I invited my original partner in podcasting crime, Jessie-Lee Nichols -- who is now the design supervisor here at IMPACT -- to the Content Lab this week to talk about one of our favorite topics. Organizations often struggle with where to put content creation into a process for projects like a website redesign, creating an infographic, or... well, any other time a designer and/or developer needs to get involved to create the final product of a content piece. It makes sense. Content creators and marketers often say they can't visualize the space their content is supposed to go into, so they want to see a full design before they start working on content. On the other hand, designers and developers push back on that logic, because they can't effectively design a final product without knowing the substance of the content they're supposed to be supporting with their creative talents. Moreover, they say there are other steps that need to occur before you get to play with fonts and colors. Obviously, there's a disconnect.
Today’s conversation is a bit different. Instead of talking about storytelling tactics and how to become a better writer, we’re getting technical this week. More specifically, I’ve invited Franco Valentino of Narrative SEO to join me on this episode to talk about how content creators should be blending the art of content creation with the science of technical SEO. To be honest, this is a discussion I would have dreaded a year or two ago. The way a child might dread going to the dentist.
Happy Wednesday to you all -- and for many of you, I bid you a happy INBOUND or Content Marketing World week! This year, I find myself not in Boston or Cleveland for either event. Instead, I’m here in my home office in Annapolis, Maryland, with two dogs and a cat, the latter of which has a snoring problem. (Honestly, I didn’t know cats snored.) Anyway, while I’m bummed to be missing out on the action, I will say I love weeks like this. Since much of my team is up in Boston at HubSpot’s INBOUND conference, I get to spend almost the entire week in my little content cave completely uninterrupted. In case you didn't know, my quiet little content cave is where I’m happiest.
"Brand storytelling." It's one of those concepts that sounded so deep and powerful when everyone first started talking about it. Sadly, it wasn't long before it was labeled as yet another well-meaning phrase that was completely ruined by marketers. (As the joke goes, "marketers ruin everything," right?) Regardless of its "buzzword-y" reputation, however, brand storytelling matters in a very big way. Because the brands that know how to tell their story effectively and authentically will always outperform those that don't. Period.
I am back from vacation, and I have to admit that while I was excited to go on vacation, I am very happy to be back at my desk. Taking time off from work can be strangely stressful in a way, because it's easy to feel... well, lazy and useless, instead of relaxed, if you opt for a "staycation" like I did. That said, my "Welcome back!" to-do list right now is somewhat terrifying, so I'm going to set it aside for a moment to dive into this week's episode of Content Lab. At IMPACT, we publish more than 20 articles a week on our blog and have more than 50 contributors working with us at any given time to get that done. The woman behind all of this? Ramona Sukhraj, IMPACT’s Head of Editorial Content. I invited her to join me this week to talk about what it takes to be the person who owns content for an organization. Ramona and I know from experience that there's so much more to content management than formatting and publishing and wrangling a content calendar. From managing people and personalities, to handling missed deadlines and quality coaching, we talk about everything you need to know -- and what most folks won't tell you -- about how to be a great content manager without going insane. Enjoy!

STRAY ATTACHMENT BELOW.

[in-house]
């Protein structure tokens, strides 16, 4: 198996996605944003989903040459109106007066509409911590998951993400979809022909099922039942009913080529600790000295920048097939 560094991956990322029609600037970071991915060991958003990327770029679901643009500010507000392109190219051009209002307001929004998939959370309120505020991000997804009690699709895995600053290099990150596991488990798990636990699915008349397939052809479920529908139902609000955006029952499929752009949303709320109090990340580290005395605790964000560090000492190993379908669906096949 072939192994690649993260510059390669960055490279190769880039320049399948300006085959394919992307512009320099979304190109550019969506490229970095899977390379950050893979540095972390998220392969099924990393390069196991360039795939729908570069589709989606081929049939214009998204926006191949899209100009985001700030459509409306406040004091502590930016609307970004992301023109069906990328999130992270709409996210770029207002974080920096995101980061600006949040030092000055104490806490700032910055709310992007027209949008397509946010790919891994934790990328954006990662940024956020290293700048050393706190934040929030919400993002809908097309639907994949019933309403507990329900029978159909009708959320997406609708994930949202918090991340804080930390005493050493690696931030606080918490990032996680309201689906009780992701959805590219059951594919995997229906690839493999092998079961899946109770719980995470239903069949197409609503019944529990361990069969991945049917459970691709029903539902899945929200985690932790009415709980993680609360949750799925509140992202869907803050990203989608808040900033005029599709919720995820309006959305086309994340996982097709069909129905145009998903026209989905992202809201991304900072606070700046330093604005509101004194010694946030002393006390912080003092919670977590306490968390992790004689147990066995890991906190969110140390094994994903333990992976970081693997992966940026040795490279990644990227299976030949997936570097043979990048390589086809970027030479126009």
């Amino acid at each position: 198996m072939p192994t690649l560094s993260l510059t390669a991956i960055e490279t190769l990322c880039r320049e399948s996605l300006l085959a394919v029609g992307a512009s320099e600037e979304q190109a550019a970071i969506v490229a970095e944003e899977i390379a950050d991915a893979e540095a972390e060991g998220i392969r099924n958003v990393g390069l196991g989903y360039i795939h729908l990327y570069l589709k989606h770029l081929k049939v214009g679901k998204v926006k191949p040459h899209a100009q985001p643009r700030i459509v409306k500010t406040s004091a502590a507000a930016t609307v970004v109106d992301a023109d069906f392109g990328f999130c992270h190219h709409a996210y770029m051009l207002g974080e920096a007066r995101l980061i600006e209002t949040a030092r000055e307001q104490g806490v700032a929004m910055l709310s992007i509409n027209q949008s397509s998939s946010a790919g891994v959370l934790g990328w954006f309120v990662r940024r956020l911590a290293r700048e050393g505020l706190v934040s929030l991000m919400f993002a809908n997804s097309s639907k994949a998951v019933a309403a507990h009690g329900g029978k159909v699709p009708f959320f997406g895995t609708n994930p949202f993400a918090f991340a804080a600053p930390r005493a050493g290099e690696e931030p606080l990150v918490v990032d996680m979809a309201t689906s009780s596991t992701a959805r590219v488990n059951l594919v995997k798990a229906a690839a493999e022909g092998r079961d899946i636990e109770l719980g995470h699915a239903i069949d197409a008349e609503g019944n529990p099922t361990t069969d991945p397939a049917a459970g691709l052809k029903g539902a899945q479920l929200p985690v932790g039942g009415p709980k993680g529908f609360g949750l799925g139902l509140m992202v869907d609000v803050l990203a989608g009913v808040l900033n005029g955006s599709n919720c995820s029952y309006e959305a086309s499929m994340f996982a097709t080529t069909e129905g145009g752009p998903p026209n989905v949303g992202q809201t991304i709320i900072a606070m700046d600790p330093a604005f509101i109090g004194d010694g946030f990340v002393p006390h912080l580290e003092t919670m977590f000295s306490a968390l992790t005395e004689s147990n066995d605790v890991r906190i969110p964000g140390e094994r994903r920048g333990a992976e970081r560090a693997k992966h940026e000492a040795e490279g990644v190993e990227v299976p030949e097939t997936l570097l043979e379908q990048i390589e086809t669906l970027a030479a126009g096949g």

This week, I am on vacation. (Today, I plan to do something crazy like grocery shopping or dropping off the dry cleaning. Watch out, world! I'm a woman living on the edge!) But before I head out into the world, I want to share this week's episode of Content Lab, which features a conversation with one of my greatest professional inspirations -- Tamsen Webster, idea whisperer and former executive producer of TEDx Cambridge. As you all probably know, last week was IMPACT Live, which I wrote about at length on Monday. In addition to spending two days melting under the hot Hartford summer sun, I had a chance to speak about pillar content. Don't worry, this week isn't another conversation about pillar content. Instead, I invited Tamsen Webster to talk with me about the potency and power of spoken content. Yes, spoken content is a thing.
People in our industry talk a lot about wanting to be thought leaders, which makes sense. You don't want to sound like your competitors. You want to differentiate yourself with bold ideas and opinions that challenge convention.
When I ask marketers, "What is the most common reason content projects fail," typically they say the actual content creation stage is the culprit. It's true that a lot of projects end up needing to dump their proverbial Starship Enterprise Warp Core due to a failure in the writing of the words department. But one of the most insidious and more common reasons content projects fail is also the one that's most often overlooked: The content workflow that's supposed to be governing a project is broken.